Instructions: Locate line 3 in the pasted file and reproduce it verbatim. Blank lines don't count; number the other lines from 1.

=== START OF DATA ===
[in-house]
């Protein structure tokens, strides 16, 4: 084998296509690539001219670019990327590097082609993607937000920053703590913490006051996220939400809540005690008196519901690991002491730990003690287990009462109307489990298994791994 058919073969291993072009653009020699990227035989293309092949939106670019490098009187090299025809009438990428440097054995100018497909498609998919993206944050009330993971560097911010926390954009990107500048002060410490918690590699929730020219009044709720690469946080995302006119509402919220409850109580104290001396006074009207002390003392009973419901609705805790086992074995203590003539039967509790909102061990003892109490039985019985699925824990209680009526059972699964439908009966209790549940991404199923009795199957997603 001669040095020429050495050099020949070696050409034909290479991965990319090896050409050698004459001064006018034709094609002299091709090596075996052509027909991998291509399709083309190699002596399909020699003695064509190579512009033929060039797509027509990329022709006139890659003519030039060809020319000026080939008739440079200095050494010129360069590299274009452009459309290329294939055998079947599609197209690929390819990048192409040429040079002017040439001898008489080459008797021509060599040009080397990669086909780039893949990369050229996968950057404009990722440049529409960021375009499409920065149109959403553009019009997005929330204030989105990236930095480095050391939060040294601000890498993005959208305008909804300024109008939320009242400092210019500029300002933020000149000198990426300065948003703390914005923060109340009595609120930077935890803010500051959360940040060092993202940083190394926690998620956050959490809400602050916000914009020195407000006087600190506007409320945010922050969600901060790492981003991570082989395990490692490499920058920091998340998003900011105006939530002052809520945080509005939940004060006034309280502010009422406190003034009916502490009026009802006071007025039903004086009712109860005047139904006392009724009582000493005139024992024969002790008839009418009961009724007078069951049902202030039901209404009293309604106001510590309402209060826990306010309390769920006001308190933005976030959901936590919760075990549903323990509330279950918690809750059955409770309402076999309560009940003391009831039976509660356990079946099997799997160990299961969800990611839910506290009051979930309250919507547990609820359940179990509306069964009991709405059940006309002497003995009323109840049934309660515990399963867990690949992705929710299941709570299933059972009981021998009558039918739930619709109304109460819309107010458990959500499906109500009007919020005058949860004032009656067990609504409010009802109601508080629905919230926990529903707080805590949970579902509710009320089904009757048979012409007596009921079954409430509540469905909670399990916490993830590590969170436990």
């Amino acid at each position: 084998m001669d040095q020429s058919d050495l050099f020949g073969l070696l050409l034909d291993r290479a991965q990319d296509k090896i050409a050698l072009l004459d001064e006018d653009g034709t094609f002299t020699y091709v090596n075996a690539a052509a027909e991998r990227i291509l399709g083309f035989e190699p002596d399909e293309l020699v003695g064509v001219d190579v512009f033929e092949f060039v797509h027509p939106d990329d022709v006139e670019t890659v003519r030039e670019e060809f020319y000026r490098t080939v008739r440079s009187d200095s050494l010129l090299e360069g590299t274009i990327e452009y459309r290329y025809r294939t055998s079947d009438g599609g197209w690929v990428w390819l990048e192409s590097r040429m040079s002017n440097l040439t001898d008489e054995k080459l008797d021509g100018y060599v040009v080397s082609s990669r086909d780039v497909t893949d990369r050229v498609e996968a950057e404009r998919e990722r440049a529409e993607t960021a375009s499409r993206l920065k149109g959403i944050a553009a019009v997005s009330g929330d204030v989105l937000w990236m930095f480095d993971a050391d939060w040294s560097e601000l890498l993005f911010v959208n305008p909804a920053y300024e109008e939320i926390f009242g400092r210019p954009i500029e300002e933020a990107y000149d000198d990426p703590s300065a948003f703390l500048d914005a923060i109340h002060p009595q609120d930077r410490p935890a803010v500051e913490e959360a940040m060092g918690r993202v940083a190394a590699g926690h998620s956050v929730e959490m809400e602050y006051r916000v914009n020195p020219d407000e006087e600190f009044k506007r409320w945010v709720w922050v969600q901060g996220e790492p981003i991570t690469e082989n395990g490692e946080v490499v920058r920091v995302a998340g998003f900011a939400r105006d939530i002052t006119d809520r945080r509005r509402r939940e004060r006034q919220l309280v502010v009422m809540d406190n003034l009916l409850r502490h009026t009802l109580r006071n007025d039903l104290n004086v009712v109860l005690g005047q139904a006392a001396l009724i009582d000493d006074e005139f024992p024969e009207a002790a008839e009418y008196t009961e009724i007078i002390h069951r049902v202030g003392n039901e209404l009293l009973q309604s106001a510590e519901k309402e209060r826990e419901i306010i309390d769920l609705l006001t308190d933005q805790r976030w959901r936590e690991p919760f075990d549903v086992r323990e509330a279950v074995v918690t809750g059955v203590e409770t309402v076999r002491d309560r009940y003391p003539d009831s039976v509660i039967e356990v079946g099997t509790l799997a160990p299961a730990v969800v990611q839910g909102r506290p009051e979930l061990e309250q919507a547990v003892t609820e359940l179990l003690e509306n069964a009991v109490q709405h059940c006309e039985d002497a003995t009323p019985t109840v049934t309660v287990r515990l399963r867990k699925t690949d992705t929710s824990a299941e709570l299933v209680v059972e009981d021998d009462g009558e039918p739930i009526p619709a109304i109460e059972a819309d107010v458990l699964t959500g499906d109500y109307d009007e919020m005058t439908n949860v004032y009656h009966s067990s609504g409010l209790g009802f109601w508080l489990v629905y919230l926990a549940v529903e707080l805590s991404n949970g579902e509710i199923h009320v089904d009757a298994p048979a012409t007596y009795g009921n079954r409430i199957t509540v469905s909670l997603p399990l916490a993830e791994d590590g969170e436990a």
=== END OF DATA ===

């Amino acid at each position: 084998m001669d040095q020429s058919d050495l050099f020949g073969l070696l050409l034909d291993r290479a991965q990319d296509k090896i050409a050698l072009l004459d001064e006018d653009g034709t094609f002299t020699y091709v090596n075996a690539a052509a027909e991998r990227i291509l399709g083309f035989e190699p002596d399909e293309l020699v003695g064509v001219d190579v512009f033929e092949f060039v797509h027509p939106d990329d022709v006139e670019t890659v003519r030039e670019e060809f020319y000026r490098t080939v008739r440079s009187d200095s050494l010129l090299e360069g590299t274009i990327e452009y459309r290329y025809r294939t055998s079947d009438g599609g197209w690929v990428w390819l990048e192409s590097r040429m040079s002017n440097l040439t001898d008489e054995k080459l008797d021509g100018y060599v040009v080397s082609s990669r086909d780039v497909t893949d990369r050229v498609e996968a950057e404009r998919e990722r440049a529409e993607t960021a375009s499409r993206l920065k149109g959403i944050a553009a019009v997005s009330g929330d204030v989105l937000w990236m930095f480095d993971a050391d939060w040294s560097e601000l890498l993005f911010v959208n305008p909804a920053y300024e109008e939320i926390f009242g400092r210019p954009i500029e300002e933020a990107y000149d000198d990426p703590s300065a948003f703390l500048d914005a923060i109340h002060p009595q609120d930077r410490p935890a803010v500051e913490e959360a940040m060092g918690r993202v940083a190394a590699g926690h998620s956050v929730e959490m809400e602050y006051r916000v914009n020195p020219d407000e006087e600190f009044k506007r409320w945010v709720w922050v969600q901060g996220e790492p981003i991570t690469e082989n395990g490692e946080v490499v920058r920091v995302a998340g998003f900011a939400r105006d939530i002052t006119d809520r945080r509005r509402r939940e004060r006034q919220l309280v502010v009422m809540d406190n003034l009916l409850r502490h009026t009802l109580r006071n007025d039903l104290n004086v009712v109860l005690g005047q139904a006392a001396l009724i009582d000493d006074e005139f024992p024969e009207a002790a008839e009418y008196t009961e009724i007078i002390h069951r049902v202030g003392n039901e209404l009293l009973q309604s106001a510590e519901k309402e209060r826990e419901i306010i309390d769920l609705l006001t308190d933005q805790r976030w959901r936590e690991p919760f075990d549903v086992r323990e509330a279950v074995v918690t809750g059955v203590e409770t309402v076999r002491d309560r009940y003391p003539d009831s039976v509660i039967e356990v079946g099997t509790l799997a160990p299961a730990v969800v990611q839910g909102r506290p009051e979930l061990e309250q919507a547990v003892t609820e359940l179990l003690e509306n069964a009991v109490q709405h059940c006309e039985d002497a003995t009323p019985t109840v049934t309660v287990r515990l399963r867990k699925t690949d992705t929710s824990a299941e709570l299933v209680v059972e009981d021998d009462g009558e039918p739930i009526p619709a109304i109460e059972a819309d107010v458990l699964t959500g499906d109500y109307d009007e919020m005058t439908n949860v004032y009656h009966s067990s609504g409010l209790g009802f109601w508080l489990v629905y919230l926990a549940v529903e707080l805590s991404n949970g579902e509710i199923h009320v089904d009757a298994p048979a012409t007596y009795g009921n079954r409430i199957t509540v469905s909670l997603p399990l916490a993830e791994d590590g969170e436990a």